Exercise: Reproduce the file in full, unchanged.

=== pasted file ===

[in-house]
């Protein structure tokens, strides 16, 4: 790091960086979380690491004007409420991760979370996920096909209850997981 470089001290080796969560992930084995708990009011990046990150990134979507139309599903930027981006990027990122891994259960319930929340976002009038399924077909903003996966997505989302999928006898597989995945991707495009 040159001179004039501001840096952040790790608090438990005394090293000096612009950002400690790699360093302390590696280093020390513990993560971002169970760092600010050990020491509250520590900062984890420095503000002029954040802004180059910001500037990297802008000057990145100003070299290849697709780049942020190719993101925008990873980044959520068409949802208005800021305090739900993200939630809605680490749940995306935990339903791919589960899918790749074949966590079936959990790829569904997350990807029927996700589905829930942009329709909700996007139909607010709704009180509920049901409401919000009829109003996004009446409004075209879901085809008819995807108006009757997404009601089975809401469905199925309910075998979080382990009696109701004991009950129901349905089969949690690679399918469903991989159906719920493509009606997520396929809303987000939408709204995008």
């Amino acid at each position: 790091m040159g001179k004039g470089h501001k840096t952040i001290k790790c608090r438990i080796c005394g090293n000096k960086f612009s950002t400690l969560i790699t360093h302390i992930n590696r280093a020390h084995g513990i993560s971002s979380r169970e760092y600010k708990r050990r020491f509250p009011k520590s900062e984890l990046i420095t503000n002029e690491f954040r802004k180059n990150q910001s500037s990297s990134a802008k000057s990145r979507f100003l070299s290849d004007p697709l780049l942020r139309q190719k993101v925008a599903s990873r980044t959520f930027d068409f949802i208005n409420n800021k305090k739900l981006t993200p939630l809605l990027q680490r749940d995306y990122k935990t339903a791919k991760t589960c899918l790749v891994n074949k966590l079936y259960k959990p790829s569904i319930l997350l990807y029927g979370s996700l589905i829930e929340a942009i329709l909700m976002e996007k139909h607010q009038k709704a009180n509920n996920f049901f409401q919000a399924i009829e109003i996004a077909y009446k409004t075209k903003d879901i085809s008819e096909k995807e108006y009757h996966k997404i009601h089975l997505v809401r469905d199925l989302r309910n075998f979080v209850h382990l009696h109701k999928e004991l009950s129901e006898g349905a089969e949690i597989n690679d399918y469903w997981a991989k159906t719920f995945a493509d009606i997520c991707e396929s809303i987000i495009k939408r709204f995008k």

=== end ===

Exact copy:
[in-house]
């Protein structure tokens, strides 16, 4: 790091960086979380690491004007409420991760979370996920096909209850997981 470089001290080796969560992930084995708990009011990046990150990134979507139309599903930027981006990027990122891994259960319930929340976002009038399924077909903003996966997505989302999928006898597989995945991707495009 040159001179004039501001840096952040790790608090438990005394090293000096612009950002400690790699360093302390590696280093020390513990993560971002169970760092600010050990020491509250520590900062984890420095503000002029954040802004180059910001500037990297802008000057990145100003070299290849697709780049942020190719993101925008990873980044959520068409949802208005800021305090739900993200939630809605680490749940995306935990339903791919589960899918790749074949966590079936959990790829569904997350990807029927996700589905829930942009329709909700996007139909607010709704009180509920049901409401919000009829109003996004009446409004075209879901085809008819995807108006009757997404009601089975809401469905199925309910075998979080382990009696109701004991009950129901349905089969949690690679399918469903991989159906719920493509009606997520396929809303987000939408709204995008």
């Amino acid at each position: 790091m040159g001179k004039g470089h501001k840096t952040i001290k790790c608090r438990i080796c005394g090293n000096k960086f612009s950002t400690l969560i790699t360093h302390i992930n590696r280093a020390h084995g513990i993560s971002s979380r169970e760092y600010k708990r050990r020491f509250p009011k520590s900062e984890l990046i420095t503000n002029e690491f954040r802004k180059n990150q910001s500037s990297s990134a802008k000057s990145r979507f100003l070299s290849d004007p697709l780049l942020r139309q190719k993101v925008a599903s990873r980044t959520f930027d068409f949802i208005n409420n800021k305090k739900l981006t993200p939630l809605l990027q680490r749940d995306y990122k935990t339903a791919k991760t589960c899918l790749v891994n074949k966590l079936y259960k959990p790829s569904i319930l997350l990807y029927g979370s996700l589905i829930e929340a942009i329709l909700m976002e996007k139909h607010q009038k709704a009180n509920n996920f049901f409401q919000a399924i009829e109003i996004a077909y009446k409004t075209k903003d879901i085809s008819e096909k995807e108006y009757h996966k997404i009601h089975l997505v809401r469905d199925l989302r309910n075998f979080v209850h382990l009696h109701k999928e004991l009950s129901e006898g349905a089969e949690i597989n690679d399918y469903w997981a991989k159906t719920f995945a493509d009606i997520c991707e396929s809303i987000i495009k939408r709204f995008k």